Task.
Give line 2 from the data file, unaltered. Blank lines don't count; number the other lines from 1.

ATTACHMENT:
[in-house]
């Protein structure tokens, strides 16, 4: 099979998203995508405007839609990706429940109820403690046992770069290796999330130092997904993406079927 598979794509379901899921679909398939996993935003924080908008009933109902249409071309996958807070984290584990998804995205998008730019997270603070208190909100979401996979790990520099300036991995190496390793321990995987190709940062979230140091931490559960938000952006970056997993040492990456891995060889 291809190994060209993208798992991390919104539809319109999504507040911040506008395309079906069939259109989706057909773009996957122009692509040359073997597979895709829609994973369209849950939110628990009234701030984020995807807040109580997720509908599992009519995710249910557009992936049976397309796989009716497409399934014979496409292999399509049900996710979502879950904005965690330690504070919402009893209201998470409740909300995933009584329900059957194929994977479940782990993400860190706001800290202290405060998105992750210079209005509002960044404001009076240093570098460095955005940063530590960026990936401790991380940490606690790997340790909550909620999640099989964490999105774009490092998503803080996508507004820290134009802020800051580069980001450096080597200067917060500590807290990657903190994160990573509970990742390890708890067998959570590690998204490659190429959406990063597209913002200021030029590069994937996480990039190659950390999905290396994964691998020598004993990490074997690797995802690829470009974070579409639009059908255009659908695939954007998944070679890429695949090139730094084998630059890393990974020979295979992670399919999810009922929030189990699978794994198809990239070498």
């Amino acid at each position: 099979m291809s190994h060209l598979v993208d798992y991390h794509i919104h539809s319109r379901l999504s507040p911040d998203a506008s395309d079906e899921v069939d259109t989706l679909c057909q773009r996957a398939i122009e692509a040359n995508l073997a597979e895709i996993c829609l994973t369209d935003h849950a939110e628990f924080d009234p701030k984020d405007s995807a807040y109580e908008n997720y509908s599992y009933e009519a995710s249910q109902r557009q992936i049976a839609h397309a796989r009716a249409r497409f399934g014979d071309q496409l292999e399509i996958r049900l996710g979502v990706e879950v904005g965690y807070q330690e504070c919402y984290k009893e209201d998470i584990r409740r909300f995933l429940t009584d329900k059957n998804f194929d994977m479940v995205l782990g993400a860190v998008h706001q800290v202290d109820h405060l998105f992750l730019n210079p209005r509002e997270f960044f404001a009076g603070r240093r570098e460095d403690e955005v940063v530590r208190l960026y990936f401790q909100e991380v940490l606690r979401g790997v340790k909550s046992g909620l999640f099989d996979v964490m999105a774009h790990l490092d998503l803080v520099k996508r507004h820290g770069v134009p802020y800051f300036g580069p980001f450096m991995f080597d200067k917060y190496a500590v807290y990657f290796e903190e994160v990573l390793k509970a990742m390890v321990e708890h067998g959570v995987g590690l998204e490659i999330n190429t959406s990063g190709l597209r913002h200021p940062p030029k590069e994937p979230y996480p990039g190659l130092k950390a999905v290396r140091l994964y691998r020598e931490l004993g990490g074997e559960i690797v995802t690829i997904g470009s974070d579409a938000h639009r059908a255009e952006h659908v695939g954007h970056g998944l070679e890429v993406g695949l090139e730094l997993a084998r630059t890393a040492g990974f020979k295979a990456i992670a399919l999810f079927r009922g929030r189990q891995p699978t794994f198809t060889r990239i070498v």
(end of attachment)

């Protein structure tokens, strides 16, 4: 099979998203995508405007839609990706429940109820403690046992770069290796999330130092997904993406079927 598979794509379901899921679909398939996993935003924080908008009933109902249409071309996958807070984290584990998804995205998008730019997270603070208190909100979401996979790990520099300036991995190496390793321990995987190709940062979230140091931490559960938000952006970056997993040492990456891995060889 291809190994060209993208798992991390919104539809319109999504507040911040506008395309079906069939259109989706057909773009996957122009692509040359073997597979895709829609994973369209849950939110628990009234701030984020995807807040109580997720509908599992009519995710249910557009992936049976397309796989009716497409399934014979496409292999399509049900996710979502879950904005965690330690504070919402009893209201998470409740909300995933009584329900059957194929994977479940782990993400860190706001800290202290405060998105992750210079209005509002960044404001009076240093570098460095955005940063530590960026990936401790991380940490606690790997340790909550909620999640099989964490999105774009490092998503803080996508507004820290134009802020800051580069980001450096080597200067917060500590807290990657903190994160990573509970990742390890708890067998959570590690998204490659190429959406990063597209913002200021030029590069994937996480990039190659950390999905290396994964691998020598004993990490074997690797995802690829470009974070579409639009059908255009659908695939954007998944070679890429695949090139730094084998630059890393990974020979295979992670399919999810009922929030189990699978794994198809990239070498």